Norwegian Odd Couple

By Michael O'Sullivan
Washington Post Staff Writer
Friday, September 13, 2002

IT doesn't take much, apparently, to get a state-subsidized apartment and a monthly stipend out of the Norwegian government. Being a middle-aged virgin would appear to be enough of a disability -- at least according to "Elling," a charming but slight comedy about a pair of odd-couple wards of the state whose handicaps (mostly unspecified, save for the aforementioned condition) prevent their living on their own.

Okay, okay, so one of them, a filthy, long-haired giant named Kjell Bjarne (Sven Nordin) also has a bit of a hygiene problem, and the other, the titular Elling (Per Christian Ellefsen) is an agoraphobic mama's boy with an aversion to answering the phone. Elsewhere (say, England, for instance), I wonder whether these impairments wouldn't be looked upon as mere eccentricities, and mild ones at that.

Be that as it may, in the film from theater director Petter Naess, adapted by screenwriter Axel Hellstenius from Ingvar Ambjornsen's best-selling novel, Elling and his roomie (who, like Charlie Brown, is always referred to by his first and last name) find themselves in a modest Oslo apartment after being released from a period of institutionalization. A period, I might add, during which they seem not to have been given any therapeutic help whatsoever.

Just shopping brings on panic attacks for Elling, a squirrelly elf of a man given to poetry and with a penchant for telling Kjell Bjarne sexual tall tales as they drift off to sleep in their adjacent single beds. A social worker (Jorgen Langhelle) stops by periodically to yell at his charges in what must be some form of Scandinavian tough love, but offers little in the way of concrete guidance.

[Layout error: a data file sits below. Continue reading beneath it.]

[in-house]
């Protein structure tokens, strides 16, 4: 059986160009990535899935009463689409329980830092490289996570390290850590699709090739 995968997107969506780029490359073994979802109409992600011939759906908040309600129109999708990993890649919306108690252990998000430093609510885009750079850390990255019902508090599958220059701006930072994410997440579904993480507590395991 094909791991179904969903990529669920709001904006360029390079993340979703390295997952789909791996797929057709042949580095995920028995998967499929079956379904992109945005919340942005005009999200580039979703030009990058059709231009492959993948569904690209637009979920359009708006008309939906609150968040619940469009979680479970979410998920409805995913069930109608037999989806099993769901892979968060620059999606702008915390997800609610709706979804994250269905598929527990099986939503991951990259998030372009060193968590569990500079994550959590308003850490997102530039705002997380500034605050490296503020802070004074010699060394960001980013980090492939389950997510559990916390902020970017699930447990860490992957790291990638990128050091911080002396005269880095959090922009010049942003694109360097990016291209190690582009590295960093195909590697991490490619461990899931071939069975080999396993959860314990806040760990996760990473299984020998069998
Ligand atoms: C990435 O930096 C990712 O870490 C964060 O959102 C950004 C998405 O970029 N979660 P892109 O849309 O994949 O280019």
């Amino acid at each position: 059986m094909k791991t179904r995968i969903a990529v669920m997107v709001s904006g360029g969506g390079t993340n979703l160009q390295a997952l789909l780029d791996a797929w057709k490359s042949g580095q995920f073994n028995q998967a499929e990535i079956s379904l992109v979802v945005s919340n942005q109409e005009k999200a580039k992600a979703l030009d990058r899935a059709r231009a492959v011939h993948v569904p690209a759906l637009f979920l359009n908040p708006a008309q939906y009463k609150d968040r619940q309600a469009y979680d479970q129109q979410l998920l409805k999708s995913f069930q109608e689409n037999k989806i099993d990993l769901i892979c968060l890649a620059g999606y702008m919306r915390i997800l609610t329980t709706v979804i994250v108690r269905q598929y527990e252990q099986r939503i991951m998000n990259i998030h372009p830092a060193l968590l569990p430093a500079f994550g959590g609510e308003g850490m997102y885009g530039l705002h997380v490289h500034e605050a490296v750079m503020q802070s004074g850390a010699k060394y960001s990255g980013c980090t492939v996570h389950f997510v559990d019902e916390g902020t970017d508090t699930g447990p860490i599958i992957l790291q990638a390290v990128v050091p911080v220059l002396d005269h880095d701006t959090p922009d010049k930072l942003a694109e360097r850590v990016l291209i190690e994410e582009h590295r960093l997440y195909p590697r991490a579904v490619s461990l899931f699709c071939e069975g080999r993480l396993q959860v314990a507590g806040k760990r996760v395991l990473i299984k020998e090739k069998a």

Left pretty much to their own devices, Elling and Kjell Bjarne gradually begin to engage with the outside world. Elling is soon befriended by an elderly poet (Per Christensen) he meets at a reading at a bar, and he is soon slipping his verse into packages of sauerkraut at the local market. Kjell Bjarne, meanwhile, enters into an awkward but touching romance with a pregnant neighbor (Marit Pia Jacobsen).

While there is much pleasure -- and amusement -- to be derived from watching these two wallflowers blossom in this Oscar-nominated film, there's also something a little too twee about them. Aside from Kjell Bjarne's habit of banging his head against the wall, there's nothing sad or scary about their handicaps, which can suggest forms of mental retardation and severe neurosis, although neither diagnosis is ever explicitly stated in the film.

They're the cute kind of defective, straight out of Central Casting, and while they might remind some of the posse that hung out with Sean Penn in the embarrassing "I Am Sam," the time spent with these two misfits is far better spent.

ELLING (R, 90 minutes) -- Contains obscenity and sexual content. In Norwegian with subtitles. At Landmark Theatres Bethesda Row Cinema, Cinema Arts Theatre and Cineplex Odeon Shirlington 7.

© 2002 The Washington Post Company